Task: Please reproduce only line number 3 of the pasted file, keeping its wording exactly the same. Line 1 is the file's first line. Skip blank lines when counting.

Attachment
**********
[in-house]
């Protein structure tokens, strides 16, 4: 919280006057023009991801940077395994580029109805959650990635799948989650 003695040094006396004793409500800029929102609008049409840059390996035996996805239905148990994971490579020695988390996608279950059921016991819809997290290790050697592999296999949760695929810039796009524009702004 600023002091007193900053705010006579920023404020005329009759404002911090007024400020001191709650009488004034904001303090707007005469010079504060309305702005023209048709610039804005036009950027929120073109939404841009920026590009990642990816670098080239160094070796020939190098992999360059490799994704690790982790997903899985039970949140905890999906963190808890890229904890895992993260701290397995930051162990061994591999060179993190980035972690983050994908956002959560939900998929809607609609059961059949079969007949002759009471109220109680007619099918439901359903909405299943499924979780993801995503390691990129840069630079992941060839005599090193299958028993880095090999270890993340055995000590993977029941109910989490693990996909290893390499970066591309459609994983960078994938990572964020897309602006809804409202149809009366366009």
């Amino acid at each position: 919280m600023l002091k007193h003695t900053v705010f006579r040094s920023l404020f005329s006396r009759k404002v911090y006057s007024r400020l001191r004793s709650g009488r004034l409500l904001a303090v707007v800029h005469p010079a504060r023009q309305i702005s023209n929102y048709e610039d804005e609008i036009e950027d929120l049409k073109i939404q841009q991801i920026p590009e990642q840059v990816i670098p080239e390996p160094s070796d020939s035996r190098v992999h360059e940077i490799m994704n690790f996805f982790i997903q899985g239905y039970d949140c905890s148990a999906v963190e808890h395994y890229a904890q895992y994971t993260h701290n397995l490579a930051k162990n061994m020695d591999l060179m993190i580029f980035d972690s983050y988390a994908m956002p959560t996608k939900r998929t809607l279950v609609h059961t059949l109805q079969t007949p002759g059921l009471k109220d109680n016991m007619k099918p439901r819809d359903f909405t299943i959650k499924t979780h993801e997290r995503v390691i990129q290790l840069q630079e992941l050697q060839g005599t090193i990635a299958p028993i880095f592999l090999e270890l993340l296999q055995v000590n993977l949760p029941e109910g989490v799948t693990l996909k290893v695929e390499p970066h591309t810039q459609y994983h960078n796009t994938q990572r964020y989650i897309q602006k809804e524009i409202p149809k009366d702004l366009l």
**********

């Amino acid at each position: 919280m600023l002091k007193h003695t900053v705010f006579r040094s920023l404020f005329s006396r009759k404002v911090y006057s007024r400020l001191r004793s709650g009488r004034l409500l904001a303090v707007v800029h005469p010079a504060r023009q309305i702005s023209n929102y048709e610039d804005e609008i036009e950027d929120l049409k073109i939404q841009q991801i920026p590009e990642q840059v990816i670098p080239e390996p160094s070796d020939s035996r190098v992999h360059e940077i490799m994704n690790f996805f982790i997903q899985g239905y039970d949140c905890s148990a999906v963190e808890h395994y890229a904890q895992y994971t993260h701290n397995l490579a930051k162990n061994m020695d591999l060179m993190i580029f980035d972690s983050y988390a994908m956002p959560t996608k939900r998929t809607l279950v609609h059961t059949l109805q079969t007949p002759g059921l009471k109220d109680n016991m007619k099918p439901r819809d359903f909405t299943i959650k499924t979780h993801e997290r995503v390691i990129q290790l840069q630079e992941l050697q060839g005599t090193i990635a299958p028993i880095f592999l090999e270890l993340l296999q055995v000590n993977l949760p029941e109910g989490v799948t693990l996909k290893v695929e390499p970066h591309t810039q459609y994983h960078n796009t994938q990572r964020y989650i897309q602006k809804e524009i409202p149809k009366d702004l366009l």